- Adoption of telehealth may be ticking up, with the number of physicians reporting telemedicine as a skill rising 20% per year over the past three years, according to a new study from professional medical network Doximity.
- Age had no correlation with physician use of telehealth. The San Francisco-based network, which counts 70% of U.S. physicians as members, looked at telehealth engagement, which includes doctors clicking on a job posting, submitting a resume or scheduling an input call. Millennials and baby boomers alike engaged with telemedicine job postings, with 28% of those 31-40 years old, 27% of those 41-50 years old and 24% of those 51-60 years old expressing interest.
- Physicians working in anesthesiology and general surgery were the least interested in the virtual care offerings. Radiology and psychiatry were the two specialties most engaged with telemedicine job postings.
Shifting sites of care to the home, increasingly connected technology and an industry-wide push to bend the cost curve seem to be spurring telehealth's popularity. Virtually conducted doctor-patient visits increased by 261% yearly between 2015 and 2017, according to a study published in JAMA late last year.
However, despite telehealth's potential to reduce provider burnout, yield cost savings for cash-strapped providers and payers and reduce disparities in healthcare access, the service hasn't completely taken off just yet.
Only 15% of physicians have used telemedicine in clinical settings, according to the American Medical Association. A number of challenges may explain the low percentage of physician use, including lack of internet in some areas of the country, prohibitive costs and patient and physician reluctance to try a novel model of care.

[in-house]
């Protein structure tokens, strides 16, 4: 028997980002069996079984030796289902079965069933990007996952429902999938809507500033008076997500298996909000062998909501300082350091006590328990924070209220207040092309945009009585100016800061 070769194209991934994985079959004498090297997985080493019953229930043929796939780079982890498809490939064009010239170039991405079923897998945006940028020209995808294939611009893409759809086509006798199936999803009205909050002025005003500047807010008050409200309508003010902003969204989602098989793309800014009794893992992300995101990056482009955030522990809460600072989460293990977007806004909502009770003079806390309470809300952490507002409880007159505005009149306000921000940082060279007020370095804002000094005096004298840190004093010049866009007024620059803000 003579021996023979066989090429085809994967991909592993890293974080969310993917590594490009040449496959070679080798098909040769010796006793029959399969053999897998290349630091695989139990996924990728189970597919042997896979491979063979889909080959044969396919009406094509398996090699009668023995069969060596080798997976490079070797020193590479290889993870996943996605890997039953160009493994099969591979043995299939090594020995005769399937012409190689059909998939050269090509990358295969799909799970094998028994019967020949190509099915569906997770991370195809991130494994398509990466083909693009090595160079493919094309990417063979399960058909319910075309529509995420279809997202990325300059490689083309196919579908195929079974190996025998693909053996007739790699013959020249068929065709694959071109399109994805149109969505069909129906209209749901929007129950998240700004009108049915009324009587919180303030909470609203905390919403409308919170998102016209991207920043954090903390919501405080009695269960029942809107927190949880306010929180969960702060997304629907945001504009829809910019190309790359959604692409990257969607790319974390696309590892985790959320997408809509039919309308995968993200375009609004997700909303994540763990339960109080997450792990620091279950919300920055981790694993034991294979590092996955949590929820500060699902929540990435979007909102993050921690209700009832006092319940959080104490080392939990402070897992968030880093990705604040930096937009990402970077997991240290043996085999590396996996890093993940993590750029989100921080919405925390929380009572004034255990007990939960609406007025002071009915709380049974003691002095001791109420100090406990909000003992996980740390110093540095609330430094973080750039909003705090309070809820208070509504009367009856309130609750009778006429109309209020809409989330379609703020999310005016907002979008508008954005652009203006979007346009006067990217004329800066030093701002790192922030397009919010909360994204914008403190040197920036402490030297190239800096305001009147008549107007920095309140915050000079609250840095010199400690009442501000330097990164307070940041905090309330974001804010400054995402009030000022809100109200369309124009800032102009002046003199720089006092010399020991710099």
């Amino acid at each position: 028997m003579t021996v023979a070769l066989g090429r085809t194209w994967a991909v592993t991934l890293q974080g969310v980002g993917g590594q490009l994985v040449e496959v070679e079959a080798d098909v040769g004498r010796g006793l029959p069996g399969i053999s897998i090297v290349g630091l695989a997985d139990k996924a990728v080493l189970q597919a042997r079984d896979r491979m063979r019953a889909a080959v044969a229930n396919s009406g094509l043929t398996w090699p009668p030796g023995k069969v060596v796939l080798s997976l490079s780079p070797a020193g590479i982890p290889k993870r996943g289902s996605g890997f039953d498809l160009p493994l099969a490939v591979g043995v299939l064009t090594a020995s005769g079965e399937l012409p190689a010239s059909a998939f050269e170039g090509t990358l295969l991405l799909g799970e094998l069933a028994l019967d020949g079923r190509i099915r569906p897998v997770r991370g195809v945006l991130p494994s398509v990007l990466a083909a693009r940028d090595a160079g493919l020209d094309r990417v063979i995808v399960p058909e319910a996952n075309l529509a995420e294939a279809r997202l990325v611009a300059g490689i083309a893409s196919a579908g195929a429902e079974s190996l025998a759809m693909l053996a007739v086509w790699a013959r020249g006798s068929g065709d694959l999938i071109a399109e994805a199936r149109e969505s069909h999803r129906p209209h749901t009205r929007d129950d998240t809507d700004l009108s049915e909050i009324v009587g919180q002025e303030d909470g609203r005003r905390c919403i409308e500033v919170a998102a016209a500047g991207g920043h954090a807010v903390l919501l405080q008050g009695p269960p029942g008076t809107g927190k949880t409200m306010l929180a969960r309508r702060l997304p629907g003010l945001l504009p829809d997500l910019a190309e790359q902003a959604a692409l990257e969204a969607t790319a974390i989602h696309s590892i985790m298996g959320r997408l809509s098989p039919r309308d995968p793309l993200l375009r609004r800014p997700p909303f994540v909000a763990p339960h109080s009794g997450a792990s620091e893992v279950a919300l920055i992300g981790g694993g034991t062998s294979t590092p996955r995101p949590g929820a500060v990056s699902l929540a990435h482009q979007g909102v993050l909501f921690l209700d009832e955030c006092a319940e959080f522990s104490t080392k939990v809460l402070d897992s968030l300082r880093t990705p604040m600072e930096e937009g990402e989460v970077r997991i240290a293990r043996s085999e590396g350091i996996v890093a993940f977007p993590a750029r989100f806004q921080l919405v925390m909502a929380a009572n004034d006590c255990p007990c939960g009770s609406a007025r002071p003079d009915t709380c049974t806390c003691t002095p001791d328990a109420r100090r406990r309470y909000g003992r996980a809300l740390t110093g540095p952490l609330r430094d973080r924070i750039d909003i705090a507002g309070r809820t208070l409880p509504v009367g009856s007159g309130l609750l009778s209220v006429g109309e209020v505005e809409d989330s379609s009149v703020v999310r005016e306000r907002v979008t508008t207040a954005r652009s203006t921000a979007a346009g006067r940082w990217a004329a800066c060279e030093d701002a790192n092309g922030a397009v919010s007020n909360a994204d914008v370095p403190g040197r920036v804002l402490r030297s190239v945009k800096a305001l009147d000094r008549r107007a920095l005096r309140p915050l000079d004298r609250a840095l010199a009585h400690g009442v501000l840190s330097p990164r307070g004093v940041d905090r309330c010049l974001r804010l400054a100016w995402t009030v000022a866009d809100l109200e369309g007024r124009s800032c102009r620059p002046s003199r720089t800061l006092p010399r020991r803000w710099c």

Additionally, regulatory barriers restrict the use of telehealth within Medicare and Medicaid. In 2016, just 0.25% of the 35 million fee-for-service Medicare enrollees used the option, although use among the commercially insured appears to be growing much more quickly.
Under current Medicare law, patients are required to be seen in specific, pre-approved locations if they want to receive telemedicine services. Such sites include areas deemed rural health professional shortage areas or counties outside a metropolitan area.
Perhaps as a result, physicians in highly-populated metro areas are more likely to engage with telemedicine job opportunities. The field is most popular in San Diego, followed by Miami, Atlanta, New York City and Salt Lake City, Doximity found.
"Whether it be a late-night call about an infant's health from a new mother, a video chat with a mental healthcare provider, or a patient who lives 100 miles from the closest hospital having a follow-up visit with a provider, doctors and patients alike are using and benefiting from the rise of telemedicine across the country," researchers wrote in the report.
Doximity also found telehealth does not yet reflect the gender disparities evident at the highest rungs of the healthcare career ladder. Female physicians were 10% more likely to be interested in job opportunities in telemedicine compared to their male peers.